Welcome to Lonesome Tree Designs.
Well, it started 41 years ago when a friend of my mom gave her 5000 leather key chains in the shape of Texas along with many other scraps for me to play with. Mom was running a craft store where she taught braiding and painting and sold craft supplies. There's a lot of artist in my family going back to my Great Great Great Grand Father Michael Walsh that was a shoemaker in England, then my Great Grand Father was an artist that worked for McCalls Patterns where he hand drew all the patterns for McCalls, he also hand painted Christmas Cards and a well known painter of oil paints on canvas William Foster. My mother that ran the craft store Carol McLean was quite the artist herself and a collector of antiques as well. Mom is still around to tell me what I've done wrong with my work.
So, I can actually say I've been dealing with leather for 41 years. After high school I was off to the US Army then in the Texas National Guard. After my service I went into law enforcement. I continued tooling around with leather throughout my law enforcement career building holsters and such. Then when I was still in my late 20's I came down with a rash on my legs that wouldn't go away. After many test it was determined that I had severe poor circulation in my legs which turned into open sores. In 2000 I left law enforcement due to my health. In 2001, I opened my leather supply store called Tree's Leather and Supply. I only stayed open a couple of years due to Tropical Storm Allison flooding my shop.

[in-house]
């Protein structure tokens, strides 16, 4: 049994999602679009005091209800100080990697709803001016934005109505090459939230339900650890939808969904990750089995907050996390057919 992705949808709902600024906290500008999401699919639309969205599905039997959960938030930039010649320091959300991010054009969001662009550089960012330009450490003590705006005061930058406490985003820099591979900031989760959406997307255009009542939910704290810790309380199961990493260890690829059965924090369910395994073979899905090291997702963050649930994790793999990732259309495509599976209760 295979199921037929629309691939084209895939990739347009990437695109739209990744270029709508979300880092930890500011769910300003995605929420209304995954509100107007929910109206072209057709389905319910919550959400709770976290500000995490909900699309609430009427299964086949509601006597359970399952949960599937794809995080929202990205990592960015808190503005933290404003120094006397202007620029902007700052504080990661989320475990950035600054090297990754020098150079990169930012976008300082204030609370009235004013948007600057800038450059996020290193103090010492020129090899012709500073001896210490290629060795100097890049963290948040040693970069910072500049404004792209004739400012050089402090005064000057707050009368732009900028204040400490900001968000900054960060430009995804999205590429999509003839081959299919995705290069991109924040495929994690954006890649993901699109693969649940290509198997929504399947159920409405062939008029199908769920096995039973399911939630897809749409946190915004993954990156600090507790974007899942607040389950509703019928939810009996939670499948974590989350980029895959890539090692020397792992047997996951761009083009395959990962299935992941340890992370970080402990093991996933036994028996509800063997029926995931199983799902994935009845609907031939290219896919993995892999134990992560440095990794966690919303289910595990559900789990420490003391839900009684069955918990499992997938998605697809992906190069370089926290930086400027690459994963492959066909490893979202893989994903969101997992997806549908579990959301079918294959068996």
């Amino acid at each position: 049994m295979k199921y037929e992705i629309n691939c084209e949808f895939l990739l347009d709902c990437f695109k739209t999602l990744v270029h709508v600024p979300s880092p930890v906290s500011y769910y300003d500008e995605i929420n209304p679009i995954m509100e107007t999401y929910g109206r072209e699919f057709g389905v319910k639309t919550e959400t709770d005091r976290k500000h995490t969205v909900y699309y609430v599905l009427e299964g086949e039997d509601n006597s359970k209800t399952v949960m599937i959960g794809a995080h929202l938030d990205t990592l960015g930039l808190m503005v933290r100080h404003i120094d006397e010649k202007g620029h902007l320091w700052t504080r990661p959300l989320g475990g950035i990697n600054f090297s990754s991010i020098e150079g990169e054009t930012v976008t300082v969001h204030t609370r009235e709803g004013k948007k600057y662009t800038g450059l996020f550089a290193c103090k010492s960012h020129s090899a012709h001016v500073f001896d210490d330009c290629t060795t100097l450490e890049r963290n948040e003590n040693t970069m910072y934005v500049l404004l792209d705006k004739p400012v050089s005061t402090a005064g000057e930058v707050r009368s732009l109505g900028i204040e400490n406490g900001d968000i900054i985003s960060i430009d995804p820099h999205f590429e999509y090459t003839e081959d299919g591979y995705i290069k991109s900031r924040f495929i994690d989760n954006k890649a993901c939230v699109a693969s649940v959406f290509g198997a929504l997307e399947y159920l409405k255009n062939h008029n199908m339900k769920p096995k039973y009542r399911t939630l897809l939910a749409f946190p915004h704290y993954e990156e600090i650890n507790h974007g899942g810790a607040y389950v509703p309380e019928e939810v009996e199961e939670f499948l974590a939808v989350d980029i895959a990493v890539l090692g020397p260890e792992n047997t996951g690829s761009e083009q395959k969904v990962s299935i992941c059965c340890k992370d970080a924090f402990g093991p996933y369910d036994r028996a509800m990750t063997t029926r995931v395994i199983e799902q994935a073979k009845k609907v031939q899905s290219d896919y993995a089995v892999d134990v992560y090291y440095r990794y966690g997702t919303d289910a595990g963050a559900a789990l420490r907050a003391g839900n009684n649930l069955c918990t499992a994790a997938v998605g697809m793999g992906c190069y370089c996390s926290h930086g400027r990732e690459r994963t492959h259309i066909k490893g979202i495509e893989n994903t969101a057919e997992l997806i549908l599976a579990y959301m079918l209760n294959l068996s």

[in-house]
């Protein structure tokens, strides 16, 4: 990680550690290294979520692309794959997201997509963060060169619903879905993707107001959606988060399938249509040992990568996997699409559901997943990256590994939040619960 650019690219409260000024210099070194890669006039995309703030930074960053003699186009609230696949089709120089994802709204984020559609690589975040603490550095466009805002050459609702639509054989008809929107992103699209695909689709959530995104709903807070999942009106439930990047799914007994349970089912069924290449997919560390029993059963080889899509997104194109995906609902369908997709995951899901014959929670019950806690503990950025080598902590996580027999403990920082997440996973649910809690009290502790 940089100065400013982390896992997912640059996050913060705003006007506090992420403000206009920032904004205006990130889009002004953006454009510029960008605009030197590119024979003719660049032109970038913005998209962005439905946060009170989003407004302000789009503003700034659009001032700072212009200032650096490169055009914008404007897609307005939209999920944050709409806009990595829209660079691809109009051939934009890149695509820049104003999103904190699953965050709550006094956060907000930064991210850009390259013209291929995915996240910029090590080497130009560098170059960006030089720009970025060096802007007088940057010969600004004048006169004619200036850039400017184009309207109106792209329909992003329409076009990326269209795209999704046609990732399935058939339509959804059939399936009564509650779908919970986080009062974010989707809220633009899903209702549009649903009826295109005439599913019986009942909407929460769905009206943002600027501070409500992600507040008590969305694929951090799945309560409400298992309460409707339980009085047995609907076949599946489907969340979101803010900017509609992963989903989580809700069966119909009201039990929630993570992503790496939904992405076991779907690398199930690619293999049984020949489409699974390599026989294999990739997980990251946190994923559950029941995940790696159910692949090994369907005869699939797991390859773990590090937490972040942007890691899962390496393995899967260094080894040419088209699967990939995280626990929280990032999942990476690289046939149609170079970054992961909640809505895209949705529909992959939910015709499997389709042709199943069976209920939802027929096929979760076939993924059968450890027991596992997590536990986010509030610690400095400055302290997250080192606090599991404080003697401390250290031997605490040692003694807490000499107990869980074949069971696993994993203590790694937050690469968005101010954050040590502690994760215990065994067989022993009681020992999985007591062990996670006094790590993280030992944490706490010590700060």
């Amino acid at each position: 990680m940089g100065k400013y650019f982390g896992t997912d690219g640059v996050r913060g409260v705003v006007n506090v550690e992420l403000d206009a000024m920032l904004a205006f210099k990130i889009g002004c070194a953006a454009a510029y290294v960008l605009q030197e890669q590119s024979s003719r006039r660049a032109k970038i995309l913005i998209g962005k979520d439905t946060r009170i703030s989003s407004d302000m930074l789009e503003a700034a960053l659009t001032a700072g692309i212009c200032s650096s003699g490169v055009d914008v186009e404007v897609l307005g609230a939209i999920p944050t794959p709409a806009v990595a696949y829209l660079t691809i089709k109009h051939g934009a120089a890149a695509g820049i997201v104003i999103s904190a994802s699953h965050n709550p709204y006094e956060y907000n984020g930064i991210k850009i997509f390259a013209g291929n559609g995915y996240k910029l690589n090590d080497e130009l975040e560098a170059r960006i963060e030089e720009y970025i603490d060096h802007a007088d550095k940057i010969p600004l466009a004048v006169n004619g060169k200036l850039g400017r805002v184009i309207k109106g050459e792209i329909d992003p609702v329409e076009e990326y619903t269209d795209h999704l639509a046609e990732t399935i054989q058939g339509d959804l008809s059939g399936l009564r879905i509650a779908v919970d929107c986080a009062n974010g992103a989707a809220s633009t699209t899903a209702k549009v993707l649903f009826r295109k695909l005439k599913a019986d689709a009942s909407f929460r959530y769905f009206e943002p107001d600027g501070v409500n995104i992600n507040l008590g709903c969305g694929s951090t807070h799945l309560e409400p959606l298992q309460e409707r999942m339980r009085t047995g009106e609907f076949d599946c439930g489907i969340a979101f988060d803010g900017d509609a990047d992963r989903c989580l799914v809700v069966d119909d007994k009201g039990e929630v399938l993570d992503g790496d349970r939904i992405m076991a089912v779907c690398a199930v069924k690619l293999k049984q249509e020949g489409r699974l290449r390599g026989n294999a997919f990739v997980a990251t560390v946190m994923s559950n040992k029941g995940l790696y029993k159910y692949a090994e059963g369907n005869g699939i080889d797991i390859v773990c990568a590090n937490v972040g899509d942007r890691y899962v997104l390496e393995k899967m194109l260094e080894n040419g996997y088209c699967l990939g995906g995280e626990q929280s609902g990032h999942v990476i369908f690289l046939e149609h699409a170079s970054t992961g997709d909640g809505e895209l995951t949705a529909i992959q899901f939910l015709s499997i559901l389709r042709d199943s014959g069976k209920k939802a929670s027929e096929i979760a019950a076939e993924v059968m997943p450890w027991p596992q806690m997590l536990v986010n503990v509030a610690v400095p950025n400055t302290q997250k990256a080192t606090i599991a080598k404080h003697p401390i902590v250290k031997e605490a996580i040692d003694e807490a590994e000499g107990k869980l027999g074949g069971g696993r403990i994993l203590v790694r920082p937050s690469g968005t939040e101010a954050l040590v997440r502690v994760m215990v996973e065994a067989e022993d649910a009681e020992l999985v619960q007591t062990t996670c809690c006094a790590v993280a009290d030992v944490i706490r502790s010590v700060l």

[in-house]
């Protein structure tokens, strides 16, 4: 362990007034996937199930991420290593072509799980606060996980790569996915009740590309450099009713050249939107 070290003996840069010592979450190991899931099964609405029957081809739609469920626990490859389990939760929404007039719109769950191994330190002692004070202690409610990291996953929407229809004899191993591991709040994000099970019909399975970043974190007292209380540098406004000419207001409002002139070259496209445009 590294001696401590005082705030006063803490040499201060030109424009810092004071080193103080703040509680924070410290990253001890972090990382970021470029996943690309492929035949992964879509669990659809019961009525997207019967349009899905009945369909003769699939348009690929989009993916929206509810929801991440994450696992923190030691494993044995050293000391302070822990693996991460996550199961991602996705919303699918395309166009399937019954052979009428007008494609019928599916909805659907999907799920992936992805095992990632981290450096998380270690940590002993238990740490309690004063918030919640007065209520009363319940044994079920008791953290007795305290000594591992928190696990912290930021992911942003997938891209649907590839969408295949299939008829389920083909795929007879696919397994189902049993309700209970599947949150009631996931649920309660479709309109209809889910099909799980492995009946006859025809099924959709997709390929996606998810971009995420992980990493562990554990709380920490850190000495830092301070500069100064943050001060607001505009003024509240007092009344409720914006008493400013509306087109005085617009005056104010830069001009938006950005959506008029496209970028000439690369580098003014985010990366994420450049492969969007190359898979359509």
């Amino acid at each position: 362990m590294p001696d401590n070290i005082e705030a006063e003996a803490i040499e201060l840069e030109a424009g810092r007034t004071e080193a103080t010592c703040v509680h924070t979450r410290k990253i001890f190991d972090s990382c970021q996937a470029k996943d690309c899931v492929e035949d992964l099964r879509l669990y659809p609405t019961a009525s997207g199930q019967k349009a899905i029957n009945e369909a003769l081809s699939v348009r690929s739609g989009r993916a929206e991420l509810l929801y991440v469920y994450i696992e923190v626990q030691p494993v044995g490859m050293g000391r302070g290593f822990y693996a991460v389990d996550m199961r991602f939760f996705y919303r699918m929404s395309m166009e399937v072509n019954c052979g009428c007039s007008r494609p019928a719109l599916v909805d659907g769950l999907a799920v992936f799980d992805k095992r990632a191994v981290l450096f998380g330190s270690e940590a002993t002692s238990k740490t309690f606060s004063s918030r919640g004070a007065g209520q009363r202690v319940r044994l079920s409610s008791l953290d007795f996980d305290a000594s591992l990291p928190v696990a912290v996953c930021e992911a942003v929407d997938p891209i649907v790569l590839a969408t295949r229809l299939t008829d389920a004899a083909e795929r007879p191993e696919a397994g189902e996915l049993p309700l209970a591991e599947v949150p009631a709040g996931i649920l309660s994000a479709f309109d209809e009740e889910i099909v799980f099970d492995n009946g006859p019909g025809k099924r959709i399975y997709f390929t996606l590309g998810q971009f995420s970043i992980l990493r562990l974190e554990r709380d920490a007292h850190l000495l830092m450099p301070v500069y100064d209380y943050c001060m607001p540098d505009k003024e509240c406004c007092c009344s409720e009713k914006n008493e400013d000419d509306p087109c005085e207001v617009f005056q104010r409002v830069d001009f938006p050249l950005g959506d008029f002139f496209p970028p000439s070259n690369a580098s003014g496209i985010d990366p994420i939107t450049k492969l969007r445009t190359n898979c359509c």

Since then I have continued creating leather goods till just a few years ago when one of my customers called and asked if I could fix a mans knife that went through a house fire. I spoke to the owner of the knife and it was a Sheffield Bowie knife that had been in his family for many years dating back to the civil war. I cleaned up the soot and replaced the stag handles and even built him a new gentleman's bowie sheath just like the one used in the civil war. He was very happy with it and I was hooked on knives. Of course I started out buying blanks and adding the handles but soon discovered creating my own, cutting, grinding and shaping them, then taking them to be heat treated. Now I have my own oven for heat treating and a forge for forging. I also stabilize my wood, antlers and bone for the handles and sell the extra to other knife makers. Most of my knives are made from stock removal of flat bar stock cut using my band saw or water jet cut.